Crisis averted, but we cannot get complacent and must act

Thank goodness more rational heads prevailed this past week and we listened to what our global financial partners were telling us. I was not counting the chickens until they were all hatched. Here are few remarks from around the globe that we need to remind folks of courtesy of NBC News online.

International Monetary Fund managing director Christine Lagarde welcomed the deal but said the shaky American economy needs more stable long-term finances. The deal only permits the Treasury to borrow normally through February 7 and fund the government through January 15.

After the deal was approved and signed, the Tokyo stock market, the region’s heavyweight, gained as much as 1.1 percent Thursday. Markets in South Korea, Australia and Southeast Asia also gained. Earlier, China’s official Xinhua News Agency had accused Washington of jeopardizing other countries’ dollar-denominated assets. It called for “building a de-Americanized world,” though analysts say global financial markets have few alternatives to the dollar for trading and U.S. government debt for holding reserves.

In Israel, a key American ally in the Middle East, commentators said the fight hurt America’s overall image. “There is no doubt that damage was done here to the image of American economic stability,” Israel’s economic envoy to Washington, Eli Groner, told Israel’s Army Radio. “It’s not good for the financial markets, not in the United States and not around the world.”

The next time someone brings up that it would have been OK not to pay our bills, ask them if they truly understand what they are advocating with folks around the world saying the above. And, just to illustrate this point further, Brazil had some major building initiatives around their growth, Olympics, etc. and they looked to financing from China, Dubai and other non-American sources, so don’t think the world does not notice our dysfunction. With that said, we do need to deal with our deficit (and debt issues) and hopefully the December 13 report by the bi-partisan committee will be fruitful.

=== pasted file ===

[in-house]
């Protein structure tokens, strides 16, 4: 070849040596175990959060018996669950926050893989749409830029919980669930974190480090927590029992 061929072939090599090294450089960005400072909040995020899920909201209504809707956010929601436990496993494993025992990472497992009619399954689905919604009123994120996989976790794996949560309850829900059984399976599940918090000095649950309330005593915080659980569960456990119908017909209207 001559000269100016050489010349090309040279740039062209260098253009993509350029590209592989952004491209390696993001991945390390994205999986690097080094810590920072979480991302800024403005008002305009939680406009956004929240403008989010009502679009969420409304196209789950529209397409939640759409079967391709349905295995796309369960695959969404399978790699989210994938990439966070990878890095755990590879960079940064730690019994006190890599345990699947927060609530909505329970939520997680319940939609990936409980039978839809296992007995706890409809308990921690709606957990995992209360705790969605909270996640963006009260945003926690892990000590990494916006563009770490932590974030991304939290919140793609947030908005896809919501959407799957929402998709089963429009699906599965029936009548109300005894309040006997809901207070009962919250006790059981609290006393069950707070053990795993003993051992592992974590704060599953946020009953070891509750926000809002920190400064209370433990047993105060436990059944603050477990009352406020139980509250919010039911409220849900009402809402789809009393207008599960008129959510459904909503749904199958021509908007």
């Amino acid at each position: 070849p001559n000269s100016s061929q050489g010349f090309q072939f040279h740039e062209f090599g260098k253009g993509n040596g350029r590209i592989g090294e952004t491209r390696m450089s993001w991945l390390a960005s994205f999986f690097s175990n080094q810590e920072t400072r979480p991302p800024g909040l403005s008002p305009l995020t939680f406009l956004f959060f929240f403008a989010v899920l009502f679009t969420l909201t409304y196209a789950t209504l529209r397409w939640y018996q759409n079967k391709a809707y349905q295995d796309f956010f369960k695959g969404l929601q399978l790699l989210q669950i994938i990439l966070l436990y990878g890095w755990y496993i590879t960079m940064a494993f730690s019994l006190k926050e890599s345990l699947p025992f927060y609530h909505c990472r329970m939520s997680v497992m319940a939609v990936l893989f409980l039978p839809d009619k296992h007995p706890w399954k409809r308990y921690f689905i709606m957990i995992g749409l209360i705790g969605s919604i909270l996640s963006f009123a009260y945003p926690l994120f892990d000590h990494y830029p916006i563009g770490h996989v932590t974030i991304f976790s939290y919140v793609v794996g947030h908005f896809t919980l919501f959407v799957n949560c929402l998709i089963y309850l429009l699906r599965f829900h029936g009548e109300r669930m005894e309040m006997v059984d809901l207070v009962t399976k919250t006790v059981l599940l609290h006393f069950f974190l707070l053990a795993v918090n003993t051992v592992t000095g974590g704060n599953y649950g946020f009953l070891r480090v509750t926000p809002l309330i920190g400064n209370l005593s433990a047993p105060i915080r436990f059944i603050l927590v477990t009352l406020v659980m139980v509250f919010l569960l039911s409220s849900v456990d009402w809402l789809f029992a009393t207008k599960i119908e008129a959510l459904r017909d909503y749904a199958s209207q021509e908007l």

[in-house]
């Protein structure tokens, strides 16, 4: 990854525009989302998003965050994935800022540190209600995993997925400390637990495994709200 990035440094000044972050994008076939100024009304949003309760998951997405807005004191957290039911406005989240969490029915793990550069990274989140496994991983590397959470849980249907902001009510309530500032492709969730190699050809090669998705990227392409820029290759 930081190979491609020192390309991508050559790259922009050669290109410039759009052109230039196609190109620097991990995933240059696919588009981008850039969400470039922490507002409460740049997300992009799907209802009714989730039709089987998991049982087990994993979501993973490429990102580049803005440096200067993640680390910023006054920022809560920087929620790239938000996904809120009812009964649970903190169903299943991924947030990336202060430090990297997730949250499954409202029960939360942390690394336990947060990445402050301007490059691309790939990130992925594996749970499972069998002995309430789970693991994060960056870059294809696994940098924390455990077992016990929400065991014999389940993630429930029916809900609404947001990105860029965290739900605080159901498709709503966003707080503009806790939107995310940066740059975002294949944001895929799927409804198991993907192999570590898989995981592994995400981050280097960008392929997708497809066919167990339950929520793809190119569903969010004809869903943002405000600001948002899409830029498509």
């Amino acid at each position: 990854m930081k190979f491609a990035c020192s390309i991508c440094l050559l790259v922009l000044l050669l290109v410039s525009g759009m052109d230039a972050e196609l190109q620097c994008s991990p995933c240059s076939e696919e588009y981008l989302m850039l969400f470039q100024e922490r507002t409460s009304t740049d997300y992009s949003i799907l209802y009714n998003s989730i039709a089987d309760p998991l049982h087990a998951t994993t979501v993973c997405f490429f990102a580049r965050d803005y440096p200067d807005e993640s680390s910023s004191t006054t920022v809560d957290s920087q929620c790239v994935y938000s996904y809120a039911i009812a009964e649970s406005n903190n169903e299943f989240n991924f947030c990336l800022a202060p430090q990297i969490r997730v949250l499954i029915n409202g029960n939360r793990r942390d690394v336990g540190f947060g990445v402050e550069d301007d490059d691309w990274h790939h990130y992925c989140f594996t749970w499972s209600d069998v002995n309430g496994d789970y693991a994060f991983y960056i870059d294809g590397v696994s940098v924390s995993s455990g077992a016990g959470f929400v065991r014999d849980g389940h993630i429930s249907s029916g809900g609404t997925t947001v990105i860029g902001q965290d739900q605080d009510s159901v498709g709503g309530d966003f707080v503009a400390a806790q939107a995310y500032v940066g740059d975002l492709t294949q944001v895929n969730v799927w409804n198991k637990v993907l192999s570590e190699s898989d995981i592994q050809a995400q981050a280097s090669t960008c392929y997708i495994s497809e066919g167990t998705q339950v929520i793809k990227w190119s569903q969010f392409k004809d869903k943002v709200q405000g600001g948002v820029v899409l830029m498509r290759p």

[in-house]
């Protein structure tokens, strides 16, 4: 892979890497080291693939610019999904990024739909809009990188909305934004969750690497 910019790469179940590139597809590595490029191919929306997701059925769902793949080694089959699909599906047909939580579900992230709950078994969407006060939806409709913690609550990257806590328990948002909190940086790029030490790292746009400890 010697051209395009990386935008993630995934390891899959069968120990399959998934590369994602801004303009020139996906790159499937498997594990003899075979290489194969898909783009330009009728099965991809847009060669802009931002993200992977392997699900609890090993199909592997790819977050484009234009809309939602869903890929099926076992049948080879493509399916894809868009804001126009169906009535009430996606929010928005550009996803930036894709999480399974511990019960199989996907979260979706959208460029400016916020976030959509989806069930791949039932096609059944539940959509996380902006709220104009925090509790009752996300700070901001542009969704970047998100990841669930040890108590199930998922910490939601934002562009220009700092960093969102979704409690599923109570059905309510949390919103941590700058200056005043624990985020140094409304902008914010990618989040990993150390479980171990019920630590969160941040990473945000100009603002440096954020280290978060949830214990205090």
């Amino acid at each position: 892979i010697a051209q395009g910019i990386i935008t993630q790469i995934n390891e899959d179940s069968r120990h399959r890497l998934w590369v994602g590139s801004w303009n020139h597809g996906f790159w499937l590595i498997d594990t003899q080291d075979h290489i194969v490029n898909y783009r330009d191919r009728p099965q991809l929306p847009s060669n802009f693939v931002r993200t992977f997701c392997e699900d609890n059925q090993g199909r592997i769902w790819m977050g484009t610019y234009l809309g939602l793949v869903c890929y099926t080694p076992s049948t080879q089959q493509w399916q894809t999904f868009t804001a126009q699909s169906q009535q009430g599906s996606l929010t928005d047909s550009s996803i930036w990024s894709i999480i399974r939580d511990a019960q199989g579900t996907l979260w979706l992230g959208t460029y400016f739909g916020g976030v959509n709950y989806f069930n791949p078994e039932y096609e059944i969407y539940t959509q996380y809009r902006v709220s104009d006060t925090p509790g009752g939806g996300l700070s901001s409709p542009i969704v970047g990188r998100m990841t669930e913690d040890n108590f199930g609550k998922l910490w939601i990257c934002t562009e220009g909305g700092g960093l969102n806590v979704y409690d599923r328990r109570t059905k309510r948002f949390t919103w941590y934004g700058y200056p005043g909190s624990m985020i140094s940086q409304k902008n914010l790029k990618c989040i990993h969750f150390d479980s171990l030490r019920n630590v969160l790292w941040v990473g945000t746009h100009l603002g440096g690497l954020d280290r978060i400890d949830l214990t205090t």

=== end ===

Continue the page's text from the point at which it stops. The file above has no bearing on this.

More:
In May, 2012, I wrote the following post regarding the Tea Party’s efforts. While I support their push for dealing with the deficit, they are not being very good stewards with the faith some have entrusted in them. In addition to their uncompromising positions and trust in dubious sources of information and history, they are also taking a key lever off the table that we must use to get our deficit under control. In addition to reducing spending, we must increase revenue. It is not an either or issue – it is both as recommended by the Simpson-Bowles (or Bowles-Simpson) Deficit Reduction Committee.

So, Congressional leaders, you have until December 13 to come up with a plan. That plan cannot include holding the debt ceiling hostage or shutting down the government. Please remember, our stability is a rock on which the global economy is based. Please heed the words by the Chinese official above. If we can no longer be that rock, the world will find another one. Innovation is portable as is money. People are investing and will invest elsewhere if we don’t get our act together.

6 thoughts on “Crisis averted, but we cannot get complacent and must act

  1. One writer I recently read emphasized as to how one can’t compare how they run a household with how the govt works. His point is that an average household has a steady, planned stream of income, which the govt does not. Also, there is a means to manually control the payments, which does not exist in the govt.

    A depressing thought about the new budget plan is that two Republican members, including Paul Ryan, are on the team and both hard-line budget cutters. The implication is that the budget agreement might already be DOA.

    Great post

    • Thanks Barney. Good point. There is one thing people can equate to household finance, you do your darnedest to pay all debt and dare not renege. You may lament “why did I buy that?” but you definitely try and pay it off, as the alternative is not great.

  2. the idiots that shut down the government don’t give two hoots about what is being said around the world. this was strictly a political move and I sure hope it bites them in the butt!! I read El Pais(from Spain) and only caught the headline recently that went something like this “we have lost confidence in the way America governs”. yep. Let’s hope we can recover from this latest debacle. The one thing I am pleased about is that Obama did not cave.

    • Thanks Toby. We need to listen to those outside looking in. Remember last fall after the GOP losses, the party wanted to understand why? After some initial reflection, the conclusion was we do not think peope understand our message and doubled down on conservative. The painful truth which some are seeing now, is they understand your message, but find it too extreme. Thanks for your thoughts. BTG

  3. Unfortunately, I fear that those who thing congress should have held out, are the same people who don’t understand the reality of our place in a global economy and what it will mean for this country to lose that hallowed ground.

    • Agreed. This is a key reason I say that many GOP voters are voting against their own economic interests, but have no idea they are. We are part of a global construct and we have to promote trade, innovate, and educate otherwise we will shrink our influence.

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